How to guarantee public values in crowd-based innovations?
In today’s society, citizens are increasingly taking on a new role relative to the government and business community in the supply of products and services such as energy and transport. Examples include initiatives such as neighbours who join forces to purchase wind turbines, house swaps via Airbnb and transport using Uber. This can present challenges for the existing public structures, creating tension between the public sector and these initiatives. Who is actually responsible for what? How can you ensure that public values, such as equality, justice and privacy, can be guaranteed in these unregulated initiatives? “Questions like these take centre stage in the NWO Responsible Innovation project ‘Governing Crowd-based Innovation (CBI)”, says project leader Eefje Cuppen. “Although there has been previous research into these kinds of initiatives from an economic and innovation perspective, this approach is unique.”
Energy, logistics and water
Crowd-based innovations are emerging everywhere. This research compares developments in three different top sectors. Eefje Cuppen is conducting research into the energy sector, Bram Klievink is looking at the logistics sector and Neelke Doorn is focusing on the water sector. Case studies are being monitored in each sector. Cuppen: “We will be investigating how these initiatives, as well as government bodies, supervisory authorities and so on, deal with the conflicts that emerge when the initiatives come face-to-face with existing structures.” By exploring crowd-based initiatives in these three sectors and designing and testing interventions, the researchers hope to gain a better understanding of which forms of regulation, cooperation and supervision are needed in order to ensure that crowd-based initiatives actually result in socially responsible innovations that properly reflect public values.
One of the case studies to be monitored in the energy sector is the ‘Jouliette’ experiment being conducted by grid operator Alliander. It concerns an energy coin that works using blockchain technology. The coin gives residents access to locally-generated energy that is shared between them. The experiment is exploring whether the use of blockchain is promoting social innovation and whether grass-roots initiatives can contribute to the transition towards 100% circular energy. Cuppen: “Jouliette offers a fantastic opportunity for our researchers to gain an insight into the ins and outs of an innovative local energy system of this kind. We will look at who is and who's not at the table and conduct interviews and observations to track who's doing what and why. We will not only talk to those directly involved, but also those who are not taking part in order to gain as comprehensive as possible a picture of the impact of this experiment.”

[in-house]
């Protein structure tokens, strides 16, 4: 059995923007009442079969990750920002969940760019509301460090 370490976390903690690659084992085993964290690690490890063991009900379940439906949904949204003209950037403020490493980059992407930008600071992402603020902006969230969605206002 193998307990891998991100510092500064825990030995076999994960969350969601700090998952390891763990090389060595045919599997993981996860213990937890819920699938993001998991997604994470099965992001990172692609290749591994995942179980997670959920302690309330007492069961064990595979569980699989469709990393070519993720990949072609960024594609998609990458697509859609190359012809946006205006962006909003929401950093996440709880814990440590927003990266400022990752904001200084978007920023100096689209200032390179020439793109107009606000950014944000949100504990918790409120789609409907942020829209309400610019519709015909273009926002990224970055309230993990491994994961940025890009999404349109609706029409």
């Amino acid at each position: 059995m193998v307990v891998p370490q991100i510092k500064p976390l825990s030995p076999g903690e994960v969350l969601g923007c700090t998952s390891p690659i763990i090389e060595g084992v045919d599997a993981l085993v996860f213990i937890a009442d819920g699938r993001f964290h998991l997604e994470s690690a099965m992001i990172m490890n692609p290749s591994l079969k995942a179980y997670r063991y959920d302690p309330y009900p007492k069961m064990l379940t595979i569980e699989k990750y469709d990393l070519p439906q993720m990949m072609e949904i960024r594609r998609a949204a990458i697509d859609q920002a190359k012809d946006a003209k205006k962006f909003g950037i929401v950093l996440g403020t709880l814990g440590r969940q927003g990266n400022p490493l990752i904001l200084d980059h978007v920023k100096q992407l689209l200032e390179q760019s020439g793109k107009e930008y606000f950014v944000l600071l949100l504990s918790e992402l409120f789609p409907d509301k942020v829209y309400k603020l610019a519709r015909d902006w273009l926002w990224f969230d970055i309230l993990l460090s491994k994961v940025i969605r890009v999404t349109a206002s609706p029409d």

What happens in a case like Jouliette when a group of people go ‘off grid’? How does that affect the fixed costs of the existing energy network? Will these increase for existing customers in order to plug the gap left by those setting up their own systems? Will this not result in inequality between different population groups? These are questions that the researchers will explore. “A crowd-based initiative system not only needs to anticipate a changing context, but also changing values. This is because values that may be of little interest at the moment could become important in the longer term: look at the value of ‘sustainability’ for example. How do you safeguard these kinds of things? These are interesting challenges presented by this project.” Ultimately, the research should result in a general framework that can serve as a guideline for socially responsible innovations and specific governance interventions for a number of specific crowd-based initiatives. The final results are expected in 2021.